Build for the web: GB Studio comes with a web based emulator that even works great on mobile. You can quickly export your games to play in a browser or even upload to Itch.io.

- Visual game builder with no programming knowledge required.
- Design your graphics in any editor that can output PNG files e.g. Photoshop, Tiled, Aseprite.
- Example project included to get started right away.
- Make top down 2D JRPG style adventure games.
- Build real GB Rom files which can be played in an emulator or on device using USB Carts.
- Build a HTML5 playable game that also works on mobile and can deployed to any webserver or uploaded to Itch.io.
- Built for macOS, Windows and Linux.
- Supports both macOS light and dark mode.
- Includes the full tools that were used to build Untitled GB Game, free to play on Itch.io.


https://www.gbstudio.dev/
gbstudio.png (172.33 KB)
Scrrenshot
gbstudio.png

  View user's profile Send private message Visit poster's website
  • Joined: 09 Sep 2001
  • Posts: 234
  • Location: Umeå, Sweden
Reply with quote
Post Posted: Fri Apr 19, 2019 7:35 am
Super Mario Bros has been ported to the Commodore 64, based on the disassembled sources.

https://www.lemon64.com/forum/viewtopic.php?t=71262&start=0
  View user's profile Send private message Visit poster's website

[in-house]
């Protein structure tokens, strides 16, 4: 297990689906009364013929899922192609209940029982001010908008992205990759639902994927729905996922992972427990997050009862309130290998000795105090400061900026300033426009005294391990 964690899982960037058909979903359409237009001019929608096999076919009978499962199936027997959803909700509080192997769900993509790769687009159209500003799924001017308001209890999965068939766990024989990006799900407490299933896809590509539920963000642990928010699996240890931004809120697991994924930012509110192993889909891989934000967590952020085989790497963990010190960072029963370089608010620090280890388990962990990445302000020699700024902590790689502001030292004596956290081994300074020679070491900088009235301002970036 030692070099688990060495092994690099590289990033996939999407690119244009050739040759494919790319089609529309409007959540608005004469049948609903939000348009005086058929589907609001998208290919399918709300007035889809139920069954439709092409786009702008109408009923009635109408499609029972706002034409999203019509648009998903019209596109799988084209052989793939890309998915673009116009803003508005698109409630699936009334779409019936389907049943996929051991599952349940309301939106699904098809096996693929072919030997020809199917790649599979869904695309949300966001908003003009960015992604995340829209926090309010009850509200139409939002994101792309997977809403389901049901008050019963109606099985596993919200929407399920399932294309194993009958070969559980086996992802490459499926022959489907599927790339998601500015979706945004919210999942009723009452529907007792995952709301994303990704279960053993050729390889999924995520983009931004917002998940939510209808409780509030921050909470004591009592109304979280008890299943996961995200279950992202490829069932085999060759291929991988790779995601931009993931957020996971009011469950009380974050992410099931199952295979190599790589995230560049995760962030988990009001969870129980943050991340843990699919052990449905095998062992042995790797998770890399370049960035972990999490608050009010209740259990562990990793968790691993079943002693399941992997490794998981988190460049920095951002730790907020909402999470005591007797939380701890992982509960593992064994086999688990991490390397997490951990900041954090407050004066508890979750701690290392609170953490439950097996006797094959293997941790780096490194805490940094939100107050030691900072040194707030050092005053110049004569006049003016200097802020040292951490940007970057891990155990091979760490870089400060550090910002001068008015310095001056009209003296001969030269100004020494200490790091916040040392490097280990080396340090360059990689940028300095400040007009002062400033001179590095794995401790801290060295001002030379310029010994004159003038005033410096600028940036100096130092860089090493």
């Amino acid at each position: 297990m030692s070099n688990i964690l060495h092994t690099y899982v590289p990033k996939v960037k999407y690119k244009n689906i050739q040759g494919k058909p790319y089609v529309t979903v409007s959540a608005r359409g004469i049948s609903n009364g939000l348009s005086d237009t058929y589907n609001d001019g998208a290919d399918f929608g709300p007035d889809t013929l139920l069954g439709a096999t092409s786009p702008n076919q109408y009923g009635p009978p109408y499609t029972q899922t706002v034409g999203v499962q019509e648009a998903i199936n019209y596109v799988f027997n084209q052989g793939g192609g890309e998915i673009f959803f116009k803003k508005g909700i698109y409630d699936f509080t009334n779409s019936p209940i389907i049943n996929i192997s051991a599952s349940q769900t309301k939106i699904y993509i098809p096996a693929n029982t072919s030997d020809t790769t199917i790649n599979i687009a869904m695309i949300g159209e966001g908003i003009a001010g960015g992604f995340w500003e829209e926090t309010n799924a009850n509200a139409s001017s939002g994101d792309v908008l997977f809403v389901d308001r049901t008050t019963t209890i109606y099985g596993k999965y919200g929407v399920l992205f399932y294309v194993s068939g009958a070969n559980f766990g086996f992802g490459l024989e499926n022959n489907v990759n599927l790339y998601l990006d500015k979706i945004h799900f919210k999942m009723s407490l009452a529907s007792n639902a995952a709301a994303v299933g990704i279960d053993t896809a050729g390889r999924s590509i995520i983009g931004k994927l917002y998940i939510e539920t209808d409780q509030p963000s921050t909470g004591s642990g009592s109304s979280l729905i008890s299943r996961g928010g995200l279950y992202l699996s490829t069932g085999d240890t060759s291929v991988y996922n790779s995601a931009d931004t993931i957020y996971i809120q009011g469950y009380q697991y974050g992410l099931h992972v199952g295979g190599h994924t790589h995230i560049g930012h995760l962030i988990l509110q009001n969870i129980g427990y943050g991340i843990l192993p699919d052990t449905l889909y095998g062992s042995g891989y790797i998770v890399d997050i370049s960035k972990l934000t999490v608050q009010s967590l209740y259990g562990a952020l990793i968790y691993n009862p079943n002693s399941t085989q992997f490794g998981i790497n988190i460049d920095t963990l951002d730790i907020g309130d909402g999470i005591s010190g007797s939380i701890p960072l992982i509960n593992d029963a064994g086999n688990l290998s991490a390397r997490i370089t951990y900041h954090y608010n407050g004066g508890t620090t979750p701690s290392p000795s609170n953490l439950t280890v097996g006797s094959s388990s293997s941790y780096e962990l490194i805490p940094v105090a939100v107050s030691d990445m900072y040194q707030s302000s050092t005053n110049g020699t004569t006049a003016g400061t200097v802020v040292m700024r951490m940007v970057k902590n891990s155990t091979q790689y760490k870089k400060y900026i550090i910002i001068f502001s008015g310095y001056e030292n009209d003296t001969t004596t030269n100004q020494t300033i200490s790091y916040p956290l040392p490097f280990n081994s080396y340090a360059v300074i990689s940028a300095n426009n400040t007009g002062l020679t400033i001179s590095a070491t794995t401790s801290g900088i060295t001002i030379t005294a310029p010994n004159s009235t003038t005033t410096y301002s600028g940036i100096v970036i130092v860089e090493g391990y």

• Joined: 09 Dec 2013
  • Posts: 148
  • Location: detroit
Reply with quote
Post Posted: Fri Apr 26, 2019 1:49 pm
Magnetic Micro-Robots, which can move around, grab things, play tetris, etc.

  View user's profile Send private message
  • Site Admin
  • Joined: 19 Oct 1999
  • Posts: 12917
  • Location: London
Reply with quote
Post Posted: Mon May 13, 2019 9:01 pm
Maybe not the usual kind of thing here but this is definitely off topic, inspiring and technical...

  View user's profile Send private message Visit poster's website
  • Joined: 25 Feb 2006
  • Posts: 535
  • Location: Belo Horizonte, MG, Brazil
Reply with quote
Post Posted: Tue Jun 04, 2019 11:57 pm
Raspberry Pi embedded inside a NES cartridge running Doom on an unmodified NES.

  View user's profile Send private message Visit poster's website
  • Joined: 25 Feb 2006
  • Posts: 535
  • Location: Belo Horizonte, MG, Brazil
Reply with quote
Post Posted: Wed Jun 26, 2019 9:42 am
An experimental tool to automatically convert pop music to chiptunes:

Quote
In this paper, we propose an audio mosaicing method that converts Pop songs into a specific music style called “chiptune,” or “8-bit music.” The goal is to reproduce Pop songs by using the sound of the chips on the old game consoles in 1980s/1990s. The proposed method goes through a procedure that first analyzes the pitches of an incoming Pop song in the frequency domain, and then synthesizes the song with template waveforms in the time domain to make it sound like 8-bit music. Because a Pop song is usually composed of the vocal melody and the instrumental accompaniment, in the analysis stage we use a singing voice separation algorithm to separate the vocals from the instruments, and then apply different pitch detection algorithms to transcribe the two separated sources. We validate through a subjective listening test that the proposed method creates much better 8-bit music than existing nonnegative matrix factorization based methods can do.